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Prioritizing the rapid dissemination of research findings to advocates, professionals, and policymakers.
Our mission is to advance science, policy, and practice to improve the well-being of individuals, families, and communities impacted by criminal justice system involvement.
The movement from mass incarceration toward smart decarceration has the potential to produce effective, sustainable, and equitable criminal justice reforms.
The Institute for Justice Research and Development was created to maximize the potential for change.
We work to achieve three goals:
We form teams of researchers, private and public sector professionals, students, and people with histories of criminal justice involvement to maximize solution finding.
We conduct rigorous research in real world settings in collaboration with government, business, academic, and nonprofit partners.
We build on a foundation of nearly two decades of faculty research and apply scientific discovery to technological advances that have yet to be fully pursued in criminal justice related policy or practice.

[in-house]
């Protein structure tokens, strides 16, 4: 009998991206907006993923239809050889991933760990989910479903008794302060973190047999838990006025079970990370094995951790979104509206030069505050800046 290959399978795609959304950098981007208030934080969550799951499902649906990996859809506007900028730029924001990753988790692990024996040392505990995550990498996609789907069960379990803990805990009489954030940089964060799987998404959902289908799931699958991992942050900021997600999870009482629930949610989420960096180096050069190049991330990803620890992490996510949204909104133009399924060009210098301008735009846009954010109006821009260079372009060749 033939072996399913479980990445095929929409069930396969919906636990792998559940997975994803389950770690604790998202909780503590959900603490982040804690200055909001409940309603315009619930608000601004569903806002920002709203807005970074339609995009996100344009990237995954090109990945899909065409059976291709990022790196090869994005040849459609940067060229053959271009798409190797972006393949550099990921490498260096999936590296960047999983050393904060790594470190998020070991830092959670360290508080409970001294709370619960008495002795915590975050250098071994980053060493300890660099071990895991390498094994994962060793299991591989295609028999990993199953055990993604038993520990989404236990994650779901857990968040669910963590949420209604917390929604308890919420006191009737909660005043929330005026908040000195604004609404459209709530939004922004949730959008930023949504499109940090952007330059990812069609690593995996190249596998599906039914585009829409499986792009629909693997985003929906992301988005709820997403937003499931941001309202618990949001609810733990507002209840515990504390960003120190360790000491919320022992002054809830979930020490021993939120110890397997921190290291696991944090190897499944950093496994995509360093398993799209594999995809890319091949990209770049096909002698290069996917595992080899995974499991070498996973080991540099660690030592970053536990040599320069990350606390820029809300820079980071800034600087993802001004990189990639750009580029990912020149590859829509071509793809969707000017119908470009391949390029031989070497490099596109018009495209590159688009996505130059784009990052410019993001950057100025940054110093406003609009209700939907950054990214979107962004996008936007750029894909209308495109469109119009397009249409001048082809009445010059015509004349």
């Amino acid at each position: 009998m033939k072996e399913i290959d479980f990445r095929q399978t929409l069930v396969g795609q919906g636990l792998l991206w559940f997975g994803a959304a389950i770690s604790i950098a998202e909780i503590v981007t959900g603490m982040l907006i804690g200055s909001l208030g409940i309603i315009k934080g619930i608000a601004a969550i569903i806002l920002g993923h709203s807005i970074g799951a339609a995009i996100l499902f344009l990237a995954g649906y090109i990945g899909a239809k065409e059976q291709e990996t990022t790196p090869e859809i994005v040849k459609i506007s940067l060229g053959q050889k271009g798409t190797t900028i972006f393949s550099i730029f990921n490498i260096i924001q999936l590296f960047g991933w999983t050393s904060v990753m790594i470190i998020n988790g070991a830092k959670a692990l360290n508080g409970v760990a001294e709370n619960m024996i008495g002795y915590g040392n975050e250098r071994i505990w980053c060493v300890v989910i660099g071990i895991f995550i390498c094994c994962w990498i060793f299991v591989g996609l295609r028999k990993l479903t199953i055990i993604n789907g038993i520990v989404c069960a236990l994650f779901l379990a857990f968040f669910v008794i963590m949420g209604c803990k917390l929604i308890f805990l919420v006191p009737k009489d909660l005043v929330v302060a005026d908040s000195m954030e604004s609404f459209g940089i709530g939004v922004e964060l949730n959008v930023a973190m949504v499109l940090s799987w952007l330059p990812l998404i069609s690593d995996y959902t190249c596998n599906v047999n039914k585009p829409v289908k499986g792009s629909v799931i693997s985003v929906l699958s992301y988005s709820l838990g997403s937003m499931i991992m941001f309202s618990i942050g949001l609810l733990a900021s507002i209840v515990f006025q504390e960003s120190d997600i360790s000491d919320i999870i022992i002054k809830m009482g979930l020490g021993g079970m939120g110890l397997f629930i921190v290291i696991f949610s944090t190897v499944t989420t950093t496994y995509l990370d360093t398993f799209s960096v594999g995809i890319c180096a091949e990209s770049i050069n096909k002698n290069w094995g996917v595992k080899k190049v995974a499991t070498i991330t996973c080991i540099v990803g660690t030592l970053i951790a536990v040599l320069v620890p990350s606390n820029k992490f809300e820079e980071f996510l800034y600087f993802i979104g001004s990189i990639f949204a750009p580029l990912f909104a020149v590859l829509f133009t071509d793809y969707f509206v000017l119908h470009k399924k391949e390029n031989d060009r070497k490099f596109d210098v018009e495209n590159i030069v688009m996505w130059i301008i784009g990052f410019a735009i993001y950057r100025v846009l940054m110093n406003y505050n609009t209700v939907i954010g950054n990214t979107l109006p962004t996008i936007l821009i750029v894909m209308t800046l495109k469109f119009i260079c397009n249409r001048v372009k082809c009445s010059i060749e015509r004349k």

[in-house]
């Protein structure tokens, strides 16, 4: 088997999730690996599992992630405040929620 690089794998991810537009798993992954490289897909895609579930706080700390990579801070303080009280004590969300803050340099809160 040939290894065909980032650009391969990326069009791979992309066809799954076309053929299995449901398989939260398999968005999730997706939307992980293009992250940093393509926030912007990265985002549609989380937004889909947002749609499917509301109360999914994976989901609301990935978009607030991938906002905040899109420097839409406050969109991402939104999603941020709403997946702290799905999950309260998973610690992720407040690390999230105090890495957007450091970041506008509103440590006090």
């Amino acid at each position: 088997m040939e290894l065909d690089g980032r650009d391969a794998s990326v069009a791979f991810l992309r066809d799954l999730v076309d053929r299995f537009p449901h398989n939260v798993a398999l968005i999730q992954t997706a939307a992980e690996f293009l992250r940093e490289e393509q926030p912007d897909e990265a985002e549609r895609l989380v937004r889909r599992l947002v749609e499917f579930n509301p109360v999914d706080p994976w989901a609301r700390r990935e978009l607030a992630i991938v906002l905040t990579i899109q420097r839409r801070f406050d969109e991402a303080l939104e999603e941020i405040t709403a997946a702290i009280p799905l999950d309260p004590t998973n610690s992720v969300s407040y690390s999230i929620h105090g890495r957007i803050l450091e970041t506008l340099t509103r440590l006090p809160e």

We prioritize rapid dissemination of research findings to the advocates, professionals, and policymakers who can adopt them rather than limiting the communication of our findings to academic audiences.
This report presents data about the extremely stressful life events experienced by study participants in the 8 months after they left incarceration and returned home.
This chapter presents key themes that have emerged during Phase 1 of the 5-Key Model study, currently being implemented in Florida, Kentucky, Pennsylvania, and Texas.
Results from a cluster analysis identified four unique childhood polyvictimization: Low Victimization, High Witnessing Violence, High Sexual Abuse, and Severe Polyvictimization.